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We normally have sliced roast gammon with poached eggs and champagne for Christmas Day breakfast.

Unfortunately, this year we have no gammon to roast and don't seem to be able to find any in the supermarket butchery sections.

Is a gammon for roasting not available in France or are we asking / looking for the wrong thing ?
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I love bacon/gammon joints, not the thick slices that are cooked alone.

As we could get the stuff for a potée Savoyarde easily, I used, I think the petit jambonneau salé. It always needed soaking to get rid of some of the salt, but then boiled up in fresh water and it was fine. Maybe not quite what I can now get, but certainly a good enough replacement for the whole family and parents in law when they came over, to be happy.

Ask your butcher if they have this. It is a dinky joint of salted porc with a bone in it usually.

Cannot imagine eating such a breakfast on xmas day, when do you have your main meal?? and I take it you are not planning on having a proper french feast on christmas eve,  as that fills me up until my big meal on xmas day.

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Yes, might be jarrett, while since I bought one in France[Www]

I do buy gammon joints every few weeks in the UK though. I love cooking and can food as fancy as you want, but I adore, gammon joint, home made coleslaw and boiled potatoes, really is one of my favourite meals.

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PD, a former BBC discjockey friend of mine who now lives in France after retiring early and who speaks fluent French suggests you might go into a butcher's shop and ask for 'gamin' or 'gamine', depending on your choice of boar or sow meat. He says the butcher can usually get what you want given time!!

Jarret can be quite dry though, don't you think.
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Jarret is not dry cooked the Nigella way - in red wine with onion, fennel seeds etc.


Recipe obviously adjusted for Jarret - and I tend to use a lot more red wine in the cooking.

Edit - meant to add, this version of the recipe is from an Aussie site and so they eat it cold given Xmas is the height of summer. It is also very good hot, which is much more suited to a French Winter climate.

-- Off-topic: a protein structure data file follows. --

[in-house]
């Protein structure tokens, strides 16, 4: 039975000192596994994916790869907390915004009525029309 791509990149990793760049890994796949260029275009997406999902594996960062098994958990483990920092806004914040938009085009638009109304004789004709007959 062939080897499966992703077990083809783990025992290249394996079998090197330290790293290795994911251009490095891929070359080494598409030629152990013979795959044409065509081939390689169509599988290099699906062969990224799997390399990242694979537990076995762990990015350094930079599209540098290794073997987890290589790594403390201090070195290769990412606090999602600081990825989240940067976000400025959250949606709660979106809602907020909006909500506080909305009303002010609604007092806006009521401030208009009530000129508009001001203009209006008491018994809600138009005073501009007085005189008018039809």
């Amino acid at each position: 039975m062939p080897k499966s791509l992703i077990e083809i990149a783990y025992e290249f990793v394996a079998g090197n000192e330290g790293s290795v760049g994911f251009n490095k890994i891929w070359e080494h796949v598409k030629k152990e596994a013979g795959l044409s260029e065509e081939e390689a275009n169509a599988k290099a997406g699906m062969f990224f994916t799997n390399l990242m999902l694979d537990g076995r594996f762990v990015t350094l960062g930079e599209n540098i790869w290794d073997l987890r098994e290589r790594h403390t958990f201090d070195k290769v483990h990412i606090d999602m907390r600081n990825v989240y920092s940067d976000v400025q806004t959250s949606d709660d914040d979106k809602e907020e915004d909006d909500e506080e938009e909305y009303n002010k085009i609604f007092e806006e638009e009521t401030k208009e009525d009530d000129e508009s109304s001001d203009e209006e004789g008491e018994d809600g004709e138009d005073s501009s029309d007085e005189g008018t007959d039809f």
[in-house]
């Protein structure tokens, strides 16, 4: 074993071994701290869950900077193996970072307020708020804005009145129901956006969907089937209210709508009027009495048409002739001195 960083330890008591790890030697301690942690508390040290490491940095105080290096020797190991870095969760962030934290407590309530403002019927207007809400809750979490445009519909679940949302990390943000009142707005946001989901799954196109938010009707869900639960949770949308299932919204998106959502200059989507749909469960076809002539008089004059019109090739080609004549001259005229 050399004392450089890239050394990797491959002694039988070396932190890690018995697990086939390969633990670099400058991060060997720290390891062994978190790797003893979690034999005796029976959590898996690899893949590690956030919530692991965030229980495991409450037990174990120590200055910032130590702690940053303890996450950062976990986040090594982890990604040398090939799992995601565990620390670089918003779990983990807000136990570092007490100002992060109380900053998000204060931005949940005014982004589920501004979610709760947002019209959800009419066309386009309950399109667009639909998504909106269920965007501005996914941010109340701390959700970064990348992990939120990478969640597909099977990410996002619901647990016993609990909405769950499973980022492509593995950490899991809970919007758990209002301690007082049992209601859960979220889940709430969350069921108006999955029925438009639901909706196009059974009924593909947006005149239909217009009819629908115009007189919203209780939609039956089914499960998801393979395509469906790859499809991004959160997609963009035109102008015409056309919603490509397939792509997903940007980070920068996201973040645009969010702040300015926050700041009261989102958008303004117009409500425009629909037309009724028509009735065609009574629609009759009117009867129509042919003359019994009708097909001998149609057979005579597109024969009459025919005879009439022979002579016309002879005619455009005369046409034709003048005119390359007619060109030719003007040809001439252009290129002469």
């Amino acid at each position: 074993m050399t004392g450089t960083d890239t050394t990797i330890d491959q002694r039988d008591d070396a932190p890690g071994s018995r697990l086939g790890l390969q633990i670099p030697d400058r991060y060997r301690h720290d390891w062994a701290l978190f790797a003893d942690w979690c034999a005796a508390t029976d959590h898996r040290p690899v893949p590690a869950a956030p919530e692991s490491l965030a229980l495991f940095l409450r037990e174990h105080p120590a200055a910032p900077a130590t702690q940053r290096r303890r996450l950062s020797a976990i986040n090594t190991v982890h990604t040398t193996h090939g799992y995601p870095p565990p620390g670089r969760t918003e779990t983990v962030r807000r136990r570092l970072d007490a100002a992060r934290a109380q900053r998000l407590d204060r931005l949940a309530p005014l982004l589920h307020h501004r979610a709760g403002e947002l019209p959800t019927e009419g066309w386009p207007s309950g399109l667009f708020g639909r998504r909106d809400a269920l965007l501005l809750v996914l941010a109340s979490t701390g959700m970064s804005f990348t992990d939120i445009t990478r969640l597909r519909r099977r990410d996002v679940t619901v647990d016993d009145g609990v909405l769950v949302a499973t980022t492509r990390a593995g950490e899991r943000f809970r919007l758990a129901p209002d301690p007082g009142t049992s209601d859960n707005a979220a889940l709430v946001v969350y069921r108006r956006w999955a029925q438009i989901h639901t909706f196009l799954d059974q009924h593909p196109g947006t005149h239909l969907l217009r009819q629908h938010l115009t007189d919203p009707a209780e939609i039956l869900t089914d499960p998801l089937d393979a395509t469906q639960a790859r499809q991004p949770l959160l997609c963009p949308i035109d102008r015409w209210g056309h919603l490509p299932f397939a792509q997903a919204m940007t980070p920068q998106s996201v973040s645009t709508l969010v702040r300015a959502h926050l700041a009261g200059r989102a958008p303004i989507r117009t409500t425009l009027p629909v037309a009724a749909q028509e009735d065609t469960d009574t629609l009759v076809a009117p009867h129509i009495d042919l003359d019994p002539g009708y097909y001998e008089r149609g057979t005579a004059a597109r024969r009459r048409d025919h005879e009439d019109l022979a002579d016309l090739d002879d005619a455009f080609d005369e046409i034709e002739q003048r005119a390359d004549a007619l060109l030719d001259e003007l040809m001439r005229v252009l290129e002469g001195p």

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Red wine and Gammon? Yes it sounds so wrong, and IIRC Nigella even said so herself when presenting the recipe. However despite our prejudices, it works. Try it, I think you will be pleasantly surprised.

As for why it works, I can think of a few possibilities:

Red wine has more sugars than white for an equivalent feel of sweetness in the mouth.

Red wine has (generally) less acid than white wine - which would rend to break down the meat fibres to a mush in a long slow cook.

The tannins add a subtle depth to the flavour of the meat.

And finally and for sure, the red wine colours the meat and stops it turning into an insipid off-white colour.

In support of the sweetness and colour argument, a number of professional cold recipes for curing pork use molasses and or black treacle in the cure - which will do the same thing as the red wine.

And as a final thought, isn't coq-au-vin cooked with red wine? Again a combination that should not work, but does.
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I cook pork in red wine, but salted cured pork and it just feels wrong to cook a whole joint in it.

And coq au vin, well I have done a true recipe once, but usually I use chicken and that isn't 'cured' meat.

I agree that lardons have their place in many dishes, and they after all are cured pork.

If ever a friend is giving this a go, I'll ask to try it, but it would grieve me to try it and it not be to my taste, as I really enjoy eating plain cooked gammon.

Just found a potée de lorraine, with red wine[:D] I'd still like to taste first though.

In our village, they would make a vin chaud with a petit blanc de savoie!!!!! And at Aix les Bains they cook Lavaret in a sauce mondeuse and that is a red savoy wine.

 So there you go, things which seem wrong are apparently OK.

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